3 Adam Rogers ii V I Licks

Adam Rogers is one of my all-time favourite jazz guitarists, one that has a very modern sound but also a thorough foothold in the tradition at the same time.

Because of his understanding of both traditional and modern jazz harmony, Adam is a great player to study when working on jazz guitar improvisational techniques.

When I was a DMA student at the University of Illinois, I spent a whole summer transcribing nothing by Adam’s solos, I got through almost two whole albums before school started up again, and so I want to share some of the lessons I learned from those solos in today’s lesson.

The licks below will help you understand some of the concepts that Adam uses in his ii V I lines, as well as get three Adam Rogers inspired phrases into your playing at the same time.

 

Adam Rogers ii V I Licks 1

 

In this first line, a short ii V I in F major, you can see one of Adam’s favourite modal colors, the 7alt Chord.

In this case, it is being used to outline the Gm7-C7, using C7alt in the process, and focuses on the half-step resolution between Ab-G, E-Eb, Db-C and Bb-A along the way.

When put together, these notes add up to the 3rd Mode of the Harmonic Major Scale.

But, if that’s a bit advanced for you at this point in your development, you can think of it as moving down by half-steps to chord tones, both diatonic like the 5th (G) and root (C), or altered notes such as the #9 (Eb).

Playing the 7alt sound over both the ii and V is a great way to simplify your thought process, while outlining the underlying key center at the same time.

 

Click to listen to this Adam Rogers ii V I Lick.

 

Adam Rogers ii V I Lick 1

 

Adam Rogers ii V I Licks 2

 

In this long ii V I lick in F major, the interesting bit involves the chords being outlined over C7 in the second measure.

A big fan of interesting chord subs and superimpositions, Adam’s playing is full of these types of lines where one chord is used to create new colors over the given harmony.

By playing Abmaj7 over C7, the line outlines the intervals b13-R-#9-5, or two diatonic notes and two notes from the 7alt sound.

As well, the D7 chord that is superimposed over the second half of that bar helps to bring a Lydian Dominant Scale sound, 7#11, to the line.

Playing a 7th arpeggio from the 2nd note of a chord, such as D7 over C7, is a great way to bring that 7#11 sound into your lines without playing a scale-based idea.

 

Click to listen to this Adam Rogers ii V I Lick.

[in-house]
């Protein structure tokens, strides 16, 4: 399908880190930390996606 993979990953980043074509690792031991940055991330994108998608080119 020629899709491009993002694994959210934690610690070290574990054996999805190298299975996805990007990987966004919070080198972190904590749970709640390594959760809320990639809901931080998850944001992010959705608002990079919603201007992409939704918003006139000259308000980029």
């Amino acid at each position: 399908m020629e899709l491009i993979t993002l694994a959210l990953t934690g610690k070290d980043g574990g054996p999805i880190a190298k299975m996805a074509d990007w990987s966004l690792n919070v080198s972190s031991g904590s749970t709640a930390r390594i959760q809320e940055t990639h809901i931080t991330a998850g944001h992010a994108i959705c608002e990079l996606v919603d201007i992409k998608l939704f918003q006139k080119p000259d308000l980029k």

Adam Rogers ii V I Lick 2-png

 

Adam Rogers ii V I Licks 3

 

The last Adam Rogers inspired ii V I lick that we’ll look at involves a cool sub over the Gm7, iim7, chord in the first bar of the phrase.

Here, there is a typical sub being used to create tension over Gm7 that then resolves to the C7 chord in the next bar.

Playing bVI7 V7 Imaj7 instead of iim7 V7 Imaj7 is a great way to bring tension to your ii V I lines, while properly resolving these tensions at the same time, which is something that Adam is great at doing in his improvised lines and phrases.

 

Click to listen to this Adam Rogers ii V I Lick.

 

Adam Rogers ii V I Lick 3

 

Practicing Adam Rogers ii V I Licks

 

Once you have learned one or more of these Adam Rogers inspired licks, you can use the following exercises to take them further in the practice room as you continue to explore these melodic phrases in your playing.

 

1. Play the chords for each line and sing the phrase over those chords, repeat in 12 keys if possible.

2. Solo over a ii V I backing track in one more keys and run these licks over that track to hear these lines against harmony

3. Begin to alter the lines by changing the rhythms, adding notes, taking notes away etc., in order to personalize the lines rather than just play them as memorized ideas.

4. Solo over a tune you know and use these lines when you encounter a ii V I progression on that tune.

5. Write out 3 licks in a similar style to these ideas, using the building blocks of each line discussed above as the basis for your own Adam Rogers inspired ii V I licks.

 

Do you have a question or comment about these Adam Rogers ii V I Licks? Share your thoughts in the comments section below.



2 Comments

  1. Edward, February 4, 2014:

    Could you say what recordings these are from?

  2. Matt Warnock, February 4, 2014:

    He Ed, these aren’t exact licks from a recording, I want to avoid copyright issues so I don’t post exact licks. But, they are inspired from concepts I took when transcribing solos from Adam’s album “Art of the Invisible.” So if you check out that record you’ll see lots of stuff in there that resembles these licks. I also lifted a few ideas from his Miss Jones video posted on YouTube and so these concepts are also found in that solo as well, and many others from Adam’s recordings.

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